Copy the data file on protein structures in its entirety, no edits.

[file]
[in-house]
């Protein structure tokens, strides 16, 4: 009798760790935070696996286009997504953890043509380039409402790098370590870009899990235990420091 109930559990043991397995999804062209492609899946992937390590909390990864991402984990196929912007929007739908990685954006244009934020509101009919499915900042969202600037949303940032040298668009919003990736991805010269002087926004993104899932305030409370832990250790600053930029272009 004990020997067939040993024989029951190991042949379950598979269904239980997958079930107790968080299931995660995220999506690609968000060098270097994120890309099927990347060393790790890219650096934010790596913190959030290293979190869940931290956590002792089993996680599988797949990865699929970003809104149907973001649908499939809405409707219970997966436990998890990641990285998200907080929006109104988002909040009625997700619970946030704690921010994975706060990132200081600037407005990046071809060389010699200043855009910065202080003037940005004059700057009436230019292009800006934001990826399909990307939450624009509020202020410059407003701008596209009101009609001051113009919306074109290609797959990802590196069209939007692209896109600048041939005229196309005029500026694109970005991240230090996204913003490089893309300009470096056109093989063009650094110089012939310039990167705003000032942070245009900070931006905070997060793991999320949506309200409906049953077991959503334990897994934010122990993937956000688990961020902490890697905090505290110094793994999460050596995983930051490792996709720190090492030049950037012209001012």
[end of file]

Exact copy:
[in-house]
């Protein structure tokens, strides 16, 4: 009798760790935070696996286009997504953890043509380039409402790098370590870009899990235990420091 109930559990043991397995999804062209492609899946992937390590909390990864991402984990196929912007929007739908990685954006244009934020509101009919499915900042969202600037949303940032040298668009919003990736991805010269002087926004993104899932305030409370832990250790600053930029272009 004990020997067939040993024989029951190991042949379950598979269904239980997958079930107790968080299931995660995220999506690609968000060098270097994120890309099927990347060393790790890219650096934010790596913190959030290293979190869940931290956590002792089993996680599988797949990865699929970003809104149907973001649908499939809405409707219970997966436990998890990641990285998200907080929006109104988002909040009625997700619970946030704690921010994975706060990132200081600037407005990046071809060389010699200043855009910065202080003037940005004059700057009436230019292009800006934001990826399909990307939450624009509020202020410059407003701008596209009101009609001051113009919306074109290609797959990802590196069209939007692209896109600048041939005229196309005029500026694109970005991240230090996204913003490089893309300009470096056109093989063009650094110089012939310039990167705003000032942070245009900070931006905070997060793991999320949506309200409906049953077991959503334990897994934010122990993937956000688990961020902490890697905090505290110094793994999460050596995983930051490792996709720190090492030049950037012209001012």